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MIT LIGO Group Welcomes Three New Members

MIT LIGO Group Welcomes Three New Members

- Contributed by David Shoemaker

Here at MIT, we welcome three new members to our group. Here are some brief introductions:

Erik Katsavounidis has joined the MIT Physics Faculty and the MIT LIGO Group to lead our data analysis effort.

Erik received his PhD from Caltech in Experimental High Energy Physics. Before joining MIT, he was a postdoctoral fellow with the Italian Institute of Nuclear Physics, and an associate scientist with Caltech's High Energy Physics group. His research work has centered around the physics of MACRO, the Monopole Astrophysics and Cosmic Ray Observatory located in the Gran Sasso Laboratories in Italy. He has searched for magnetic monopoles, nuclearites, as well as for neutrinos of potentially astrophysical origin or decaying from cosmic ray interaction products in the atmosphere. Besides learning more about how the instrument works, Erik's interests in LIGO are centered in data analyses that will look for gravitational radiation during bursting episodes in the universe or as a stochastic background.

Gregg Harry has joined the MIT LIGO group to work on the LIGO Advanced System Test Interferometer (LASTI) and to continue work on thermal noise.

Gregg has been in this field for some time, having done his PhD research with Ho Jung Paik at Maryland, and having just finished a postdoc with Peter Saulson at Syracuse; he started with a undergrad degree from Caltech. He has interests in the astrophysics of gravitational radiation, experience with acoustic GW detectors, and has a specific interest and expertise in thermal noise. Among other things, Gregg will perform experiments to study the mechanical losses in coatings on mirrors and help put LASTI together.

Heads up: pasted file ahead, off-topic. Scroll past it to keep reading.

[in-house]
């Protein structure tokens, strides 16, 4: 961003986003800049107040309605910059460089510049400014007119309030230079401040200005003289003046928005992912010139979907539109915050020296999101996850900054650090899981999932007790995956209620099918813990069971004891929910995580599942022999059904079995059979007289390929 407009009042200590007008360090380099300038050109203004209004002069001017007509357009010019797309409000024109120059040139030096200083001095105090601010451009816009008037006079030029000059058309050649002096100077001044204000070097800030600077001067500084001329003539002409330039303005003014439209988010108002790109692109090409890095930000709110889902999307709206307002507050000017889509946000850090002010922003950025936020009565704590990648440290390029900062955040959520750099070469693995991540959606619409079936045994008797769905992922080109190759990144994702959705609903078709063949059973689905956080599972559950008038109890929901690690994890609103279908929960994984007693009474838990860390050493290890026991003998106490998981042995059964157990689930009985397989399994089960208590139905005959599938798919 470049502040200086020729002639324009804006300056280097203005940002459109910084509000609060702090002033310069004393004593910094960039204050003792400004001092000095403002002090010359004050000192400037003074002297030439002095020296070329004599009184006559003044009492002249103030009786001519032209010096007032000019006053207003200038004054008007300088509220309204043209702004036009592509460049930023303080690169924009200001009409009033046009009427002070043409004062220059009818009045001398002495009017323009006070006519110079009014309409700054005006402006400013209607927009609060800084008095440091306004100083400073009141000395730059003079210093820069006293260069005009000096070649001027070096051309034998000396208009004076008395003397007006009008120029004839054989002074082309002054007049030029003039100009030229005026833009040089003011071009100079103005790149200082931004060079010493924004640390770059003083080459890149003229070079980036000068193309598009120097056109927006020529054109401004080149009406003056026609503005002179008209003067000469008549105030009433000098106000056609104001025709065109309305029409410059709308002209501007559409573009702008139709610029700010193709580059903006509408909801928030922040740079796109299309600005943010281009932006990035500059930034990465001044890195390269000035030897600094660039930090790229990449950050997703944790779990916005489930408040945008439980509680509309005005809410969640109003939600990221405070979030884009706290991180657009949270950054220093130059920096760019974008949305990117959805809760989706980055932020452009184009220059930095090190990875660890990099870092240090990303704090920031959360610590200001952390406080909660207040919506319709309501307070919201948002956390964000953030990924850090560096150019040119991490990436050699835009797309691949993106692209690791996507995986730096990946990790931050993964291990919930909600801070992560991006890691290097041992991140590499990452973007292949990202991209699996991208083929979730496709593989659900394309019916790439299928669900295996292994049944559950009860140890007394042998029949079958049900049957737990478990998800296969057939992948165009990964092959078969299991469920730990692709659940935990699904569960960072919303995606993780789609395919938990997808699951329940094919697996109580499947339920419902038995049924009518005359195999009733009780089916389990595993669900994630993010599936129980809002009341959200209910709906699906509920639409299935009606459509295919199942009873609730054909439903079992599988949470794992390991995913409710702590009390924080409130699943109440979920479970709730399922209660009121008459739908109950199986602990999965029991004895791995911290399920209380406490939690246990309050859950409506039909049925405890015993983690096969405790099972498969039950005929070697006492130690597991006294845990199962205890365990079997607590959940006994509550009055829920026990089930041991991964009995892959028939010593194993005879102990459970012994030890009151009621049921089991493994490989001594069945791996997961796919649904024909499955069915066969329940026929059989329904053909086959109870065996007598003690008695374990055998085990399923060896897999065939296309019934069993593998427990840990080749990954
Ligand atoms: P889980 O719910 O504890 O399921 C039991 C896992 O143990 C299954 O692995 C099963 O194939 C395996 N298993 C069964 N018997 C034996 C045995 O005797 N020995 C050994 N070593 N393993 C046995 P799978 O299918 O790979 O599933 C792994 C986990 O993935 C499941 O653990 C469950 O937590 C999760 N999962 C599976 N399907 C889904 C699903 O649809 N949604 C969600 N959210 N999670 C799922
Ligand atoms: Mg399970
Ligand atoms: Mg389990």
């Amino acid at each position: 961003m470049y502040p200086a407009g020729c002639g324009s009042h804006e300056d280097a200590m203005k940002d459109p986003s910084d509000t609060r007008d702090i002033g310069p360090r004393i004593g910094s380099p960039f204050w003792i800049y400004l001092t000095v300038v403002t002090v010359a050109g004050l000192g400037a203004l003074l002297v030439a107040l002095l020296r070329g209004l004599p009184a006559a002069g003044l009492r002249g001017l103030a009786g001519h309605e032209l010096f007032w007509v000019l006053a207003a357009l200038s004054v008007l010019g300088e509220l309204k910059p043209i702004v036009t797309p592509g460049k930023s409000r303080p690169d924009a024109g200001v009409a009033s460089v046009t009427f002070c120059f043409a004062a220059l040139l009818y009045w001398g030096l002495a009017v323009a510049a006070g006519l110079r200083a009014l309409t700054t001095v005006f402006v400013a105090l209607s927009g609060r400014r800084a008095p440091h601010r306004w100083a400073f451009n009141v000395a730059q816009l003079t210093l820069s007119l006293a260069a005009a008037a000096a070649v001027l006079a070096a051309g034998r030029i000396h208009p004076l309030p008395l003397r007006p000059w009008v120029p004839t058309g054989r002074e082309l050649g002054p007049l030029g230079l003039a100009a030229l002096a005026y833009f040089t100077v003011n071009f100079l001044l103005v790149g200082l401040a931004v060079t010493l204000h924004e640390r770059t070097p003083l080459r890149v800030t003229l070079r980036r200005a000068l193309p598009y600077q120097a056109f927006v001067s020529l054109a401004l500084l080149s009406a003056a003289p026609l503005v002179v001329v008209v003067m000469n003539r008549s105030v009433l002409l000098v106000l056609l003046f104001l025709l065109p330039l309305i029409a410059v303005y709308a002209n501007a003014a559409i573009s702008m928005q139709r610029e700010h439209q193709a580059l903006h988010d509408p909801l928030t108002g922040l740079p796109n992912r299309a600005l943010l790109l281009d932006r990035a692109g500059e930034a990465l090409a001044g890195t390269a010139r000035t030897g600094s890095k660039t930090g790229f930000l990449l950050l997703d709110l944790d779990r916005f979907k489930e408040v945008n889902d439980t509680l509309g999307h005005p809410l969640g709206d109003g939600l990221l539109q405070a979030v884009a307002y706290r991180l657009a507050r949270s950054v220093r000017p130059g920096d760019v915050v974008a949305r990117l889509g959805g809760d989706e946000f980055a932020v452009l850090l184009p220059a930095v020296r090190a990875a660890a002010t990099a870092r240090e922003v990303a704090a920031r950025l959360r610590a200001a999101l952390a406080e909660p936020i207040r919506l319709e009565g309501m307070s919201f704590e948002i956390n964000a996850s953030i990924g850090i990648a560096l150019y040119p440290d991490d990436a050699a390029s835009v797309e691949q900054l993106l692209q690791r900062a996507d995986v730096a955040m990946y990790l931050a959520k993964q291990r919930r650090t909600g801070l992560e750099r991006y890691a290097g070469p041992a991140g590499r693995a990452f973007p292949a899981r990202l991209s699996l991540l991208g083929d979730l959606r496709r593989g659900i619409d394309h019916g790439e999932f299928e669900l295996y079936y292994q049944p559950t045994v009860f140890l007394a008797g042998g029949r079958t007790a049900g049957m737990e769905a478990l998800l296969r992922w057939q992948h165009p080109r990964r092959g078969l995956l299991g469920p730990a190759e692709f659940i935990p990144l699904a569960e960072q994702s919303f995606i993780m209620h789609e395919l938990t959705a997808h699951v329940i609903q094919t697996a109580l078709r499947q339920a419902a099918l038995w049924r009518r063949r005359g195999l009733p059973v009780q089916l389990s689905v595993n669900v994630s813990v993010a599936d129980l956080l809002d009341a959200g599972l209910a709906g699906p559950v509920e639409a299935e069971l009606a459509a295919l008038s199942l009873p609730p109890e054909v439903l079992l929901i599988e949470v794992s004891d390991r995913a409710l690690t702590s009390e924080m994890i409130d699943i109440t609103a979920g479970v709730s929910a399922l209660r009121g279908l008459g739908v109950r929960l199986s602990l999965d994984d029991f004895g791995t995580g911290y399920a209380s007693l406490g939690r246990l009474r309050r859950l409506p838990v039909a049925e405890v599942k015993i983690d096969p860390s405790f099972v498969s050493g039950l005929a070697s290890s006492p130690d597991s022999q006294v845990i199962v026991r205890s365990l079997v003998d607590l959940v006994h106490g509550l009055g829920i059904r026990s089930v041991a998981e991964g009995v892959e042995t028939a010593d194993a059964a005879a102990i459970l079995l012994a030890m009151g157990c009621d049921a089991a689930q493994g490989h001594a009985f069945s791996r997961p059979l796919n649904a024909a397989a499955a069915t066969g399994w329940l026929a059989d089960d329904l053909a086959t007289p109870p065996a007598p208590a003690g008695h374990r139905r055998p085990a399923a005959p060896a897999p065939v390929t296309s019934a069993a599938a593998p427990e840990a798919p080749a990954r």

Keith Bayer joins us to help with the programming of data analysis algorithms, and the assembly and tuning of the LDAS Beowulf installation at MIT. He will also provide oversight of the computing systems for the group.

He has many years of Unix programming and system administration experience in a variety of research and development settings. Keith has worked on Internet protocols used to develop distributed applications and support systems on a broad range of computers and operating systems, and has expertise with customizing and adapting Open Source Software for in-house adoption and use. Keith comes to us from Harvard Medical School where he was a Systems Programmer.